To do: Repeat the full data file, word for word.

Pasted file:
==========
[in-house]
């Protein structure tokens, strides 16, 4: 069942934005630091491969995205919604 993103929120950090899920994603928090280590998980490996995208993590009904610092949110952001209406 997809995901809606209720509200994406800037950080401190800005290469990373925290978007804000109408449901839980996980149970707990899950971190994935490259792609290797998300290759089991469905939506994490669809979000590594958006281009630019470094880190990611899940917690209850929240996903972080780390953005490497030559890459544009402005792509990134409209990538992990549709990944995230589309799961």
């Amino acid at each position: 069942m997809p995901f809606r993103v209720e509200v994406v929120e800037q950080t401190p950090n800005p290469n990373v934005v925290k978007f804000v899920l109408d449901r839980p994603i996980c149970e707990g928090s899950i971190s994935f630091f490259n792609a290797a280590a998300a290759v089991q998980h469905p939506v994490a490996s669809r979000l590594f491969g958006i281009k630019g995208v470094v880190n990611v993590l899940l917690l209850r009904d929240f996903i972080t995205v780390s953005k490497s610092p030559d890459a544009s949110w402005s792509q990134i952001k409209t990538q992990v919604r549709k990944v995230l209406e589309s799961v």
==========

[in-house]
């Protein structure tokens, strides 16, 4: 069942934005630091491969995205919604 993103929120950090899920994603928090280590998980490996995208993590009904610092949110952001209406 997809995901809606209720509200994406800037950080401190800005290469990373925290978007804000109408449901839980996980149970707990899950971190994935490259792609290797998300290759089991469905939506994490669809979000590594958006281009630019470094880190990611899940917690209850929240996903972080780390953005490497030559890459544009402005792509990134409209990538992990549709990944995230589309799961």
């Amino acid at each position: 069942m997809p995901f809606r993103v209720e509200v994406v929120e800037q950080t401190p950090n800005p290469n990373v934005v925290k978007f804000v899920l109408d449901r839980p994603i996980c149970e707990g928090s899950i971190s994935f630091f490259n792609a290797a280590a998300a290759v089991q998980h469905p939506v994490a490996s669809r979000l590594f491969g958006i281009k630019g995208v470094v880190n990611v993590l899940l917690l209850r009904d929240f996903i972080t995205v780390s953005k490497s610092p030559d890459a544009s949110w402005s792509q990134i952001k409209t990538q992990v919604r549709k990944v995230l209406e589309s799961v």